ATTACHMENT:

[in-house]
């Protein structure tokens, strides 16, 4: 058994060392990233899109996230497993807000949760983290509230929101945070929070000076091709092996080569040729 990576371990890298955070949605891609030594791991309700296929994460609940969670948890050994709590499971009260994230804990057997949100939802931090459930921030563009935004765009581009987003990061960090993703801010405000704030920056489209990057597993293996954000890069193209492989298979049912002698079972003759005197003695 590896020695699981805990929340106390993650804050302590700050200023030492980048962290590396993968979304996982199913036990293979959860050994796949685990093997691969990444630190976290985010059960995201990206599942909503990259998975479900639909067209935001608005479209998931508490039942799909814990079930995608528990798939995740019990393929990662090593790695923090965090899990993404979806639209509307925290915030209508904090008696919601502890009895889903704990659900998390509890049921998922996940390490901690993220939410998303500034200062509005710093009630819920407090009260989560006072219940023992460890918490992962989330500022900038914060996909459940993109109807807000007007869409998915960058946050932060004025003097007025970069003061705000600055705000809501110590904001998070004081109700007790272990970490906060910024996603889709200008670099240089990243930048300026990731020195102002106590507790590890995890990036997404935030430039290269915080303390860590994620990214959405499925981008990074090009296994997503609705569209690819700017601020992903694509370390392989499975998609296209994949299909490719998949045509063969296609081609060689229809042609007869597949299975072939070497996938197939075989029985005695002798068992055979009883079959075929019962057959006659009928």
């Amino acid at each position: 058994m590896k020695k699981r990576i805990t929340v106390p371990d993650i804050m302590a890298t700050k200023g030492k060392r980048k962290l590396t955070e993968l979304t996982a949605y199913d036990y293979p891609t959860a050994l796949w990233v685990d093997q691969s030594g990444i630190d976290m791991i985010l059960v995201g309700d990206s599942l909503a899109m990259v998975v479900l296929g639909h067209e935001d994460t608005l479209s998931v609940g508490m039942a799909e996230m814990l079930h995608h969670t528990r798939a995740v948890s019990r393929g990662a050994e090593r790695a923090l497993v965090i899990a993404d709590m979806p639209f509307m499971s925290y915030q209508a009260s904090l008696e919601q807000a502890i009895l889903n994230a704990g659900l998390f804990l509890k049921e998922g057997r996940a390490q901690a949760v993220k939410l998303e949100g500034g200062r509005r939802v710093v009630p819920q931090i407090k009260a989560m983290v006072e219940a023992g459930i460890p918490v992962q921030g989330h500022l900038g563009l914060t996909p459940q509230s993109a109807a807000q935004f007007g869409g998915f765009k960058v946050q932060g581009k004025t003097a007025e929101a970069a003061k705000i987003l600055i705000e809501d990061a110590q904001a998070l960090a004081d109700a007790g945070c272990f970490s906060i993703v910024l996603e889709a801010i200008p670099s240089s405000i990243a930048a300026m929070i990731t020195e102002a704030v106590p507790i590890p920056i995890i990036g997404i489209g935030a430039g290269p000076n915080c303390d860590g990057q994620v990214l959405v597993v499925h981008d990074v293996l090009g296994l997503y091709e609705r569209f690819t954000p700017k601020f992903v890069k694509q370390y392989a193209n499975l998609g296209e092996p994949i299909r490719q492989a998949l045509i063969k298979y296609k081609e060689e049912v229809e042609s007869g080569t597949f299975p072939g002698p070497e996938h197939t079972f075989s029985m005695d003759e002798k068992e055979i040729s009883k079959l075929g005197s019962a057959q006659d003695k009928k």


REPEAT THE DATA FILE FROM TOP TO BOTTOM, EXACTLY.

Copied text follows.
[in-house]
């Protein structure tokens, strides 16, 4: 058994060392990233899109996230497993807000949760983290509230929101945070929070000076091709092996080569040729 990576371990890298955070949605891609030594791991309700296929994460609940969670948890050994709590499971009260994230804990057997949100939802931090459930921030563009935004765009581009987003990061960090993703801010405000704030920056489209990057597993293996954000890069193209492989298979049912002698079972003759005197003695 590896020695699981805990929340106390993650804050302590700050200023030492980048962290590396993968979304996982199913036990293979959860050994796949685990093997691969990444630190976290985010059960995201990206599942909503990259998975479900639909067209935001608005479209998931508490039942799909814990079930995608528990798939995740019990393929990662090593790695923090965090899990993404979806639209509307925290915030209508904090008696919601502890009895889903704990659900998390509890049921998922996940390490901690993220939410998303500034200062509005710093009630819920407090009260989560006072219940023992460890918490992962989330500022900038914060996909459940993109109807807000007007869409998915960058946050932060004025003097007025970069003061705000600055705000809501110590904001998070004081109700007790272990970490906060910024996603889709200008670099240089990243930048300026990731020195102002106590507790590890995890990036997404935030430039290269915080303390860590994620990214959405499925981008990074090009296994997503609705569209690819700017601020992903694509370390392989499975998609296209994949299909490719998949045509063969296609081609060689229809042609007869597949299975072939070497996938197939075989029985005695002798068992055979009883079959075929019962057959006659009928």
């Amino acid at each position: 058994m590896k020695k699981r990576i805990t929340v106390p371990d993650i804050m302590a890298t700050k200023g030492k060392r980048k962290l590396t955070e993968l979304t996982a949605y199913d036990y293979p891609t959860a050994l796949w990233v685990d093997q691969s030594g990444i630190d976290m791991i985010l059960v995201g309700d990206s599942l909503a899109m990259v998975v479900l296929g639909h067209e935001d994460t608005l479209s998931v609940g508490m039942a799909e996230m814990l079930h995608h969670t528990r798939a995740v948890s019990r393929g990662a050994e090593r790695a923090l497993v965090i899990a993404d709590m979806p639209f509307m499971s925290y915030q209508a009260s904090l008696e919601q807000a502890i009895l889903n994230a704990g659900l998390f804990l509890k049921e998922g057997r996940a390490q901690a949760v993220k939410l998303e949100g500034g200062r509005r939802v710093v009630p819920q931090i407090k009260a989560m983290v006072e219940a023992g459930i460890p918490v992962q921030g989330h500022l900038g563009l914060t996909p459940q509230s993109a109807a807000q935004f007007g869409g998915f765009k960058v946050q932060g581009k004025t003097a007025e929101a970069a003061k705000i987003l600055i705000e809501d990061a110590q904001a998070l960090a004081d109700a007790g945070c272990f970490s906060i993703v910024l996603e889709a801010i200008p670099s240089s405000i990243a930048a300026m929070i990731t020195e102002a704030v106590p507790i590890p920056i995890i990036g997404i489209g935030a430039g290269p000076n915080c303390d860590g990057q994620v990214l959405v597993v499925h981008d990074v293996l090009g296994l997503y091709e609705r569209f690819t954000p700017k601020f992903v890069k694509q370390y392989a193209n499975l998609g296209e092996p994949i299909r490719q492989a998949l045509i063969k298979y296609k081609e060689e049912v229809e042609s007869g080569t597949f299975p072939g002698p070497e996938h197939t079972f075989s029985m005695d003759e002798k068992e055979i040729s009883k079959l075929g005197s019962a057959q006659d003695k009928k």